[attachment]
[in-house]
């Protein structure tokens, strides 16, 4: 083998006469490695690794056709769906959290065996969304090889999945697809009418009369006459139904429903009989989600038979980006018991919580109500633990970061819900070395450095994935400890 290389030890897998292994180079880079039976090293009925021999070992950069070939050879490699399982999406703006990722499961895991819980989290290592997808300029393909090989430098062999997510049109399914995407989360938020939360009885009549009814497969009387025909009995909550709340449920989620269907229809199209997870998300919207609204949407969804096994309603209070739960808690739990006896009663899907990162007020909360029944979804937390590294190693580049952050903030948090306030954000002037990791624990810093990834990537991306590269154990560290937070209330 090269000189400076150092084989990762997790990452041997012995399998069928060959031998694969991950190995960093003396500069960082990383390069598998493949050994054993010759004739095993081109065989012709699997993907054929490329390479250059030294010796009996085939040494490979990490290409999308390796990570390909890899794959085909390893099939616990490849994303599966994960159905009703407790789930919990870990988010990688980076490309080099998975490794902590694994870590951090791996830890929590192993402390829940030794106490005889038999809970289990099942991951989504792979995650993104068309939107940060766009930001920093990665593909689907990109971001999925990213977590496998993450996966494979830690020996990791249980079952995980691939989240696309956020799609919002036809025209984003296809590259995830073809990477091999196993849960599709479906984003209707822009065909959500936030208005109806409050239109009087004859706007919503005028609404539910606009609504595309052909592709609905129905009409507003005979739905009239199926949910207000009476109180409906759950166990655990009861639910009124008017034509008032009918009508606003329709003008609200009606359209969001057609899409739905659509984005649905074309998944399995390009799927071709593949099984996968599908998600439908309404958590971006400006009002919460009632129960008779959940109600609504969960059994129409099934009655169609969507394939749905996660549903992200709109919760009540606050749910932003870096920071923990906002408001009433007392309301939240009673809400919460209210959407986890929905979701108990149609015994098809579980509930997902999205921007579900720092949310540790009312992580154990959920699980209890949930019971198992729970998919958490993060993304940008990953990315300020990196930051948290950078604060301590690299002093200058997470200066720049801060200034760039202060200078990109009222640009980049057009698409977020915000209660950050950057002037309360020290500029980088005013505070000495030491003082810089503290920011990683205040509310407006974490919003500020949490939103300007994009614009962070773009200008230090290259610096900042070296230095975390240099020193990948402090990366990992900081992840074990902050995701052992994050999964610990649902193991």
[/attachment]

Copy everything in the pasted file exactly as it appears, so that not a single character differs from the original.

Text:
[in-house]
């Protein structure tokens, strides 16, 4: 083998006469490695690794056709769906959290065996969304090889999945697809009418009369006459139904429903009989989600038979980006018991919580109500633990970061819900070395450095994935400890 290389030890897998292994180079880079039976090293009925021999070992950069070939050879490699399982999406703006990722499961895991819980989290290592997808300029393909090989430098062999997510049109399914995407989360938020939360009885009549009814497969009387025909009995909550709340449920989620269907229809199209997870998300919207609204949407969804096994309603209070739960808690739990006896009663899907990162007020909360029944979804937390590294190693580049952050903030948090306030954000002037990791624990810093990834990537991306590269154990560290937070209330 090269000189400076150092084989990762997790990452041997012995399998069928060959031998694969991950190995960093003396500069960082990383390069598998493949050994054993010759004739095993081109065989012709699997993907054929490329390479250059030294010796009996085939040494490979990490290409999308390796990570390909890899794959085909390893099939616990490849994303599966994960159905009703407790789930919990870990988010990688980076490309080099998975490794902590694994870590951090791996830890929590192993402390829940030794106490005889038999809970289990099942991951989504792979995650993104068309939107940060766009930001920093990665593909689907990109971001999925990213977590496998993450996966494979830690020996990791249980079952995980691939989240696309956020799609919002036809025209984003296809590259995830073809990477091999196993849960599709479906984003209707822009065909959500936030208005109806409050239109009087004859706007919503005028609404539910606009609504595309052909592709609905129905009409507003005979739905009239199926949910207000009476109180409906759950166990655990009861639910009124008017034509008032009918009508606003329709003008609200009606359209969001057609899409739905659509984005649905074309998944399995390009799927071709593949099984996968599908998600439908309404958590971006400006009002919460009632129960008779959940109600609504969960059994129409099934009655169609969507394939749905996660549903992200709109919760009540606050749910932003870096920071923990906002408001009433007392309301939240009673809400919460209210959407986890929905979701108990149609015994098809579980509930997902999205921007579900720092949310540790009312992580154990959920699980209890949930019971198992729970998919958490993060993304940008990953990315300020990196930051948290950078604060301590690299002093200058997470200066720049801060200034760039202060200078990109009222640009980049057009698409977020915000209660950050950057002037309360020290500029980088005013505070000495030491003082810089503290920011990683205040509310407006974490919003500020949490939103300007994009614009962070773009200008230090290259610096900042070296230095975390240099020193990948402090990366990992900081992840074990902050995701052992994050999964610990649902193991």